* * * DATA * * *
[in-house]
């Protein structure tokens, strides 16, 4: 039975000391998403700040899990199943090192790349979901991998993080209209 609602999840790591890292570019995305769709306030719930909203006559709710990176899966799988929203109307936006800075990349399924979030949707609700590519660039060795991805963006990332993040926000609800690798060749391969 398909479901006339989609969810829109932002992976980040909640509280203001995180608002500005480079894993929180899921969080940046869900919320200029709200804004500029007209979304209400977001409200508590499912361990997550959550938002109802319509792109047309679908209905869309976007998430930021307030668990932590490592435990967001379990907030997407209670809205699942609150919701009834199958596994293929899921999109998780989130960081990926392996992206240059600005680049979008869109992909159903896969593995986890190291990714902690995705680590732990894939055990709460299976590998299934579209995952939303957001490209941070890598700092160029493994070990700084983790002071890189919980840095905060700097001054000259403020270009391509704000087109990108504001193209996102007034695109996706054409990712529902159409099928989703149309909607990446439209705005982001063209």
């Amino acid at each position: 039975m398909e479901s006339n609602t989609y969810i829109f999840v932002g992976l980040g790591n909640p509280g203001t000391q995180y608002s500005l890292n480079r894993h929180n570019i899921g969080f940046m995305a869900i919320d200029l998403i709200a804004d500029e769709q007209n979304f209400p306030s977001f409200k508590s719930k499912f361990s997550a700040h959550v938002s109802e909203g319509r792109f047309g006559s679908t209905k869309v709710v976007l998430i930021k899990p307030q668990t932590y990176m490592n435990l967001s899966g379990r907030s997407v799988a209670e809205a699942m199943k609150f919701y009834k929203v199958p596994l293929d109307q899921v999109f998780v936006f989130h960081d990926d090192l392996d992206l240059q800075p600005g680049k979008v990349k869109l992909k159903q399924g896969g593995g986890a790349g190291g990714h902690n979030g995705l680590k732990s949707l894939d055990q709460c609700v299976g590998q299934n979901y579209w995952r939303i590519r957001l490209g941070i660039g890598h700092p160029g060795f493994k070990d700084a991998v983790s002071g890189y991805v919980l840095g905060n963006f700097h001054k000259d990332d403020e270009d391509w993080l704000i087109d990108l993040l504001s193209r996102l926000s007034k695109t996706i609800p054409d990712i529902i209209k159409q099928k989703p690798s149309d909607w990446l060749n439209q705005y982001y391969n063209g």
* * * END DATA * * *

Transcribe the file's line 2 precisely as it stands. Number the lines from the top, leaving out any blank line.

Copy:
């Protein structure tokens, strides 16, 4: 039975000391998403700040899990199943090192790349979901991998993080209209 609602999840790591890292570019995305769709306030719930909203006559709710990176899966799988929203109307936006800075990349399924979030949707609700590519660039060795991805963006990332993040926000609800690798060749391969 398909479901006339989609969810829109932002992976980040909640509280203001995180608002500005480079894993929180899921969080940046869900919320200029709200804004500029007209979304209400977001409200508590499912361990997550959550938002109802319509792109047309679908209905869309976007998430930021307030668990932590490592435990967001379990907030997407209670809205699942609150919701009834199958596994293929899921999109998780989130960081990926392996992206240059600005680049979008869109992909159903896969593995986890190291990714902690995705680590732990894939055990709460299976590998299934579209995952939303957001490209941070890598700092160029493994070990700084983790002071890189919980840095905060700097001054000259403020270009391509704000087109990108504001193209996102007034695109996706054409990712529902159409099928989703149309909607990446439209705005982001063209």